The same person was appointed auditor and master in the case as consolidated, and filed a single report as such, which was confirmed, and the judge found "such findings of fact as appear in the report of the auditor." The confirmation of the report impliedly overruled all exceptions to

Page 533

it. Fuller v. Fuller, 228 Mass. 441, 443. Simpson v. Bright, 257 Mass. 309, 330. Untersee v. Untersee, 293 Mass. 132, 135. De Angelis v. Palladino, 318 Mass. 251, 255, 256. Neither party contends that the report ought not to have been confirmed. The case comes here upon a report by the judge, without decision. G. L. (Ter. Ed.) c. 214, Section 30; c. 231, Section 111.

The report of the auditor and master shows the following facts. After the balloting was finished, the ballots were counted, and the original count showed one thousand two hundred eighty-five for McRobbie and one thousand two hundred ninety-two for Wallace. On a recount by the respondent registrars of voters on March 16, 1947, McRobbie and Wallace each lost a vote. There were sixty-six ballots sent in by mail under the absent voting law. Of these, forty-six voted for Wallace and twenty for McRobbie. Thirteen ballots were issued because of the physical disability of the voter. These were given to Wallace, and by him given to the voters. In each of these thirteen cases Wallace acted as notary public in the making of the required affidavit. For that reason, these ballots were invalid, and should not have been counted. But it is not enough to invalidate an election, that illegal votes were received. There must be proof that the reception of the illegal votes changed the result. First Parish in Sudbury v. Stearns, 21 Pick. 148, 154. Trustees of School District Number Three in Blandford v. Gibbs, 2 Cush. 39, 45.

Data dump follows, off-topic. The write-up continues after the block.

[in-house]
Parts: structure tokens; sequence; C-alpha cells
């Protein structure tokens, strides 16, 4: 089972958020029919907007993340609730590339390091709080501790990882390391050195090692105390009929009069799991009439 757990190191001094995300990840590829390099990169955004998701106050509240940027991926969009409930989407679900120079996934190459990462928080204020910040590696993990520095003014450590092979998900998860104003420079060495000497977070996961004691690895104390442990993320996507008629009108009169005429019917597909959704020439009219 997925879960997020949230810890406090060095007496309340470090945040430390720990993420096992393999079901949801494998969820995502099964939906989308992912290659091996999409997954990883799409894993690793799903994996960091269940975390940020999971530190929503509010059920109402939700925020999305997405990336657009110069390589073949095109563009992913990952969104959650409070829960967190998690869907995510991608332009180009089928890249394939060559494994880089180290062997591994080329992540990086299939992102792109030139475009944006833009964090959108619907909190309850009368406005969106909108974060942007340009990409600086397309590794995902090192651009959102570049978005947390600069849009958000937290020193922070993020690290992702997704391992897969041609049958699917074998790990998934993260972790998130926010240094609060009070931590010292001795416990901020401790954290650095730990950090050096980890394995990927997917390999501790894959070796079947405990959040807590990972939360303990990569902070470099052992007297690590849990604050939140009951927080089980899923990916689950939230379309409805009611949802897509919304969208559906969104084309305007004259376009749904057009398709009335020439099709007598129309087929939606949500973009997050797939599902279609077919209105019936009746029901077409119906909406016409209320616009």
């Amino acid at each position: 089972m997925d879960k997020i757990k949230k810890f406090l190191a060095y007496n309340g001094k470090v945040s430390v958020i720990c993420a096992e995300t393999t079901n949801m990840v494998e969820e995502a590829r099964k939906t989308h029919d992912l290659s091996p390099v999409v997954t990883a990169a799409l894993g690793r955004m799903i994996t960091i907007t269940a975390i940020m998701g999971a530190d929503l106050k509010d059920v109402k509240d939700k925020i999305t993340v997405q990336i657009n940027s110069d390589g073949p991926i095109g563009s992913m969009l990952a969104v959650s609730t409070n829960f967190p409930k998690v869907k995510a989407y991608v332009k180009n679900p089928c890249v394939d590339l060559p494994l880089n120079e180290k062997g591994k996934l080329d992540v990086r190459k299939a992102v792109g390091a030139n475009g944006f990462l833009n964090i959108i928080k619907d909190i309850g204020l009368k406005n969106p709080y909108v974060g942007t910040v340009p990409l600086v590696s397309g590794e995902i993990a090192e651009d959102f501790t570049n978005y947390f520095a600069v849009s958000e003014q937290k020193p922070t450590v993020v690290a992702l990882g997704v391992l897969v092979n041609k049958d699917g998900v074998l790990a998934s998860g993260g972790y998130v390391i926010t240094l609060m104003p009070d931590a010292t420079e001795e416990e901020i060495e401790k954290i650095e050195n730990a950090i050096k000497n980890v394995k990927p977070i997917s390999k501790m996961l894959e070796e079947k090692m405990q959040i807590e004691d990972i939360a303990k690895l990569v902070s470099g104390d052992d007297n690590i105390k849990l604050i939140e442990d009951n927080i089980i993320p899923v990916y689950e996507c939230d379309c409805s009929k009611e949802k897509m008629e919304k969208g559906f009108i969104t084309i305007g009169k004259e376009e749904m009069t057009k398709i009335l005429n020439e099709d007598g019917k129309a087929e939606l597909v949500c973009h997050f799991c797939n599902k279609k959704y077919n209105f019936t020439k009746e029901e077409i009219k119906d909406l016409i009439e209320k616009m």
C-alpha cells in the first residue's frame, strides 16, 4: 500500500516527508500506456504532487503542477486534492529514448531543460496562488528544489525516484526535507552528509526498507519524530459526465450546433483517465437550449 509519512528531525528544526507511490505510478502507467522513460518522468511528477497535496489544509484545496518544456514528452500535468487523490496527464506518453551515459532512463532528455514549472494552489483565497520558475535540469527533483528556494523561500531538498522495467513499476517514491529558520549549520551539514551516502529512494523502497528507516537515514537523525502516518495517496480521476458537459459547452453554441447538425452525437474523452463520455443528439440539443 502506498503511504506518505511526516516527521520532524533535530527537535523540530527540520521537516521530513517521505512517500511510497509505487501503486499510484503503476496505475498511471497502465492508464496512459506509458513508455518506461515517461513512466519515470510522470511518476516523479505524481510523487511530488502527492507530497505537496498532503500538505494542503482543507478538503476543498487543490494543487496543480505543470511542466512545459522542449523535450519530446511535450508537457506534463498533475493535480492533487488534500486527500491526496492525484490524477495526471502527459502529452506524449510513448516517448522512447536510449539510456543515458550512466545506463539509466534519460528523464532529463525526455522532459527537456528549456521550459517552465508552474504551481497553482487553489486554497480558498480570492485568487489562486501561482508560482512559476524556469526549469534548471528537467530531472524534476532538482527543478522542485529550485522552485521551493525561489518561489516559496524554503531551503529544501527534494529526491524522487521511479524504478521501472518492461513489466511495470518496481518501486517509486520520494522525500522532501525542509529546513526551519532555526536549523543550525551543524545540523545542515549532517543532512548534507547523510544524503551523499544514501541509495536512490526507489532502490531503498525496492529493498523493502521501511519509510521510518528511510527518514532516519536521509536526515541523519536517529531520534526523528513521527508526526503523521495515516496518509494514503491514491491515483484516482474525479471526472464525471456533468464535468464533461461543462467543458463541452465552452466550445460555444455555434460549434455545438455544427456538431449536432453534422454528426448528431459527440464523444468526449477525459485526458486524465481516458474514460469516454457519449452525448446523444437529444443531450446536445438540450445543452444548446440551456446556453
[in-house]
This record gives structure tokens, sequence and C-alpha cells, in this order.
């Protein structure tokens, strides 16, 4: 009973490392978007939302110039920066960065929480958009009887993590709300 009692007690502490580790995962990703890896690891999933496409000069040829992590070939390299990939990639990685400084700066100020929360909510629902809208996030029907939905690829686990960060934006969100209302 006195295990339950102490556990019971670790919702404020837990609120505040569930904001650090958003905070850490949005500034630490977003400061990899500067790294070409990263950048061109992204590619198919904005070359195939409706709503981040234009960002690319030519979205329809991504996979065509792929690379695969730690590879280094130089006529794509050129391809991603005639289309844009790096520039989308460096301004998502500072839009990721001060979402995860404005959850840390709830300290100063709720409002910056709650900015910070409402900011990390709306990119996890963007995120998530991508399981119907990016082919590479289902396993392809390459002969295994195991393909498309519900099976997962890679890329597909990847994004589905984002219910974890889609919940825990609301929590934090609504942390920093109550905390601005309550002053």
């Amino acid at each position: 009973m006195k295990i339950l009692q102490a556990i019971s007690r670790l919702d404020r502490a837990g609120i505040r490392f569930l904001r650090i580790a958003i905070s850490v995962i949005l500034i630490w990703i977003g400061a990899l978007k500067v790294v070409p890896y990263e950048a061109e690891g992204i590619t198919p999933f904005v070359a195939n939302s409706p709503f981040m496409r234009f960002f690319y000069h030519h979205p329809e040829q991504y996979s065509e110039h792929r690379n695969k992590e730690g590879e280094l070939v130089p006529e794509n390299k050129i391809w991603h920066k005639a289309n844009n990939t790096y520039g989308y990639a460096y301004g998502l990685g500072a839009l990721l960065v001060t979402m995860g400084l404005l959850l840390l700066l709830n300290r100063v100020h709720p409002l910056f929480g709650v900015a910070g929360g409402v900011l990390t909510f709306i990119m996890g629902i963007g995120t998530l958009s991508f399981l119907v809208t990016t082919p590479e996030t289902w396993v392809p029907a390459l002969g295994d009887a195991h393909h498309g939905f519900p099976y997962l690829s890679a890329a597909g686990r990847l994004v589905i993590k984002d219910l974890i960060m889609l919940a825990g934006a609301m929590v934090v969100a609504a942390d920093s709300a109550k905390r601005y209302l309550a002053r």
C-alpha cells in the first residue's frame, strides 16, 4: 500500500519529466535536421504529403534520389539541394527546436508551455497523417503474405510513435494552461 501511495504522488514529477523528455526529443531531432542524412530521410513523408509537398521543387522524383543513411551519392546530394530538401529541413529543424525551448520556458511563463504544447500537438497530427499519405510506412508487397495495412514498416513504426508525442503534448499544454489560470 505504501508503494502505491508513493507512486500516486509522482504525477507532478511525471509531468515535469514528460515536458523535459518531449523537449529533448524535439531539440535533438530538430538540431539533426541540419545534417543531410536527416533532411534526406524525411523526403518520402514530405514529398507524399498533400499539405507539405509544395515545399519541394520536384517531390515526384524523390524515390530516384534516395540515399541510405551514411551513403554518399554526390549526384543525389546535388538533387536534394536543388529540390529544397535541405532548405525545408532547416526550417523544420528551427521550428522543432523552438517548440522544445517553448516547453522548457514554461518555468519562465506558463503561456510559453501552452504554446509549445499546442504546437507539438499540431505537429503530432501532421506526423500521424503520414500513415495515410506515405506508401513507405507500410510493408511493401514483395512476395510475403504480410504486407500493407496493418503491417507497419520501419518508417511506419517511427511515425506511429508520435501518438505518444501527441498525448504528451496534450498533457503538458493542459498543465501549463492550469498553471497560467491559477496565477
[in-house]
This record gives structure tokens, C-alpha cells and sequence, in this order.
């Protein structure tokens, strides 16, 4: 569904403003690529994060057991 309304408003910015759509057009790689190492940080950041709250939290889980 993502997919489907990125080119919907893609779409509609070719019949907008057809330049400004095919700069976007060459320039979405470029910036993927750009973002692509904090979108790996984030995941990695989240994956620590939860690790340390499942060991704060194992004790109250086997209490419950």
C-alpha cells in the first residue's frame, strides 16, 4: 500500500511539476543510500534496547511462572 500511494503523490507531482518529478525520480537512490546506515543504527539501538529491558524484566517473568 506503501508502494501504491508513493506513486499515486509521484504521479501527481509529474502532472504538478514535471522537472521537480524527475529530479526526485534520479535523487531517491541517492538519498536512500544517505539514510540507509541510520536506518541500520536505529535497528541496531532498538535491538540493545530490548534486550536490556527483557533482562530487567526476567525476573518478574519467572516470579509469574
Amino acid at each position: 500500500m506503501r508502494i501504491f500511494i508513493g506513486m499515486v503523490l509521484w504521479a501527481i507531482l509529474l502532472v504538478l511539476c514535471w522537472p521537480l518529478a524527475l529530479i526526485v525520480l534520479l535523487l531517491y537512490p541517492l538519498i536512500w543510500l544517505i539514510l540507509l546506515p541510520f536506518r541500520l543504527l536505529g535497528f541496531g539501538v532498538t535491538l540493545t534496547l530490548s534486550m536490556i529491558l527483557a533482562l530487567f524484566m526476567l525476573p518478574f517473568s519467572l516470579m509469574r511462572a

The only evidence as to the candidate for whom illegal votes were cast in a number sufficient to affect the result of the election was the testimony of some of the voters themselves. The auditor and master recounted the ballots, and found one thousand two hundred eighty-seven for McRobbie and one thousand two hundred ninety-one for Wallace. We have been referred to no case in this Commonwealth, and have found none, which deals with the right or duty of voters to testify for whom they voted. But in other jurisdictions the great weight of authority supports the following propositions. A voter has a privilege not to testify for whom he voted, but may waive that privilege. A voter

Page 534

casting an illegal ballot has no such privilege. [Note 1] In this case four voters casting illegal ballots refused to testify for whom they voted, and were not compelled to testify. The decisive point is that six others, though warned by the auditor and master that they had a privilege not to testify, voluntarily testified that they voted for Wallace, as they did in fact. As a result, the ballots properly counted for Wallace were reduced to one thousand two hundred eighty-five, making the petitioner McRobbie the victor by two votes.

A final decree is to be entered, declaring the petitioner McRobbie duly elected, enjoining the respondent board not to count in favor of Wallace the six ballots cast in his favor by the six voters whose ballots were enclosed in envelopes upon which the affidavit was made before him as a notary public, and enjoining the respondent board to amend their certificate of election so as to show that the petitioner McRobbie was duly elected selectman of Ipswich.

So ordered.


[Note 1] Black v. Pate, 130 Ala. 514. Dennis v. Chilton County, 192 Ala. 146. Robinson v. McAbee, 64 Cal. App. 709. People v. Turpin, 49 Colo. 234, 243. Eggers v. Fox, 177 Ill. 185. Sorenson v. Sorenson, 189 Ill. 179, 183. Buckingham v. Angell, 238 Ill. 564. Stevenson v. Baker, 347 Ill. 304. State v. Lockwood, 181 Iowa, 1233. Powers v. Harten, 183 Iowa, 764. Glenn v. Gnau, 251 Ky. 3, 90 A. L. R. 1355, and note. Hogg v. Caudill, 254 Ky. 409. Little v. Alexander, 258 Ky. 419. Gaiennie v. Druilhet, 143 La. 662. Gardner v. Board of School District No. 6, Township of Leoni, 248 Mich. 134. Hanson v. Adrian, 126 Minn. 298. Trahan v. Simmons, 191 Miss. 353. Lane v. Bailey, 29 Mont. 548, 561. People v. Wintermute, 122 App. Div. (N. Y.) 349. Torkelson v. Byrne, 68 N. D. 13. State v. Kraft, 18 Ore. 550. Horton v. Sullivan, 35 R. I. 242. Ex parte Henry, 132 Texas, 575. State v. Hilmantel, 23 Wis. 422. Wigmore, Evidence (3d ed. 1940) Section 2214. 18 Am. Jur., Elections, Section 308. 29 C. J. S., Elections, Section 281.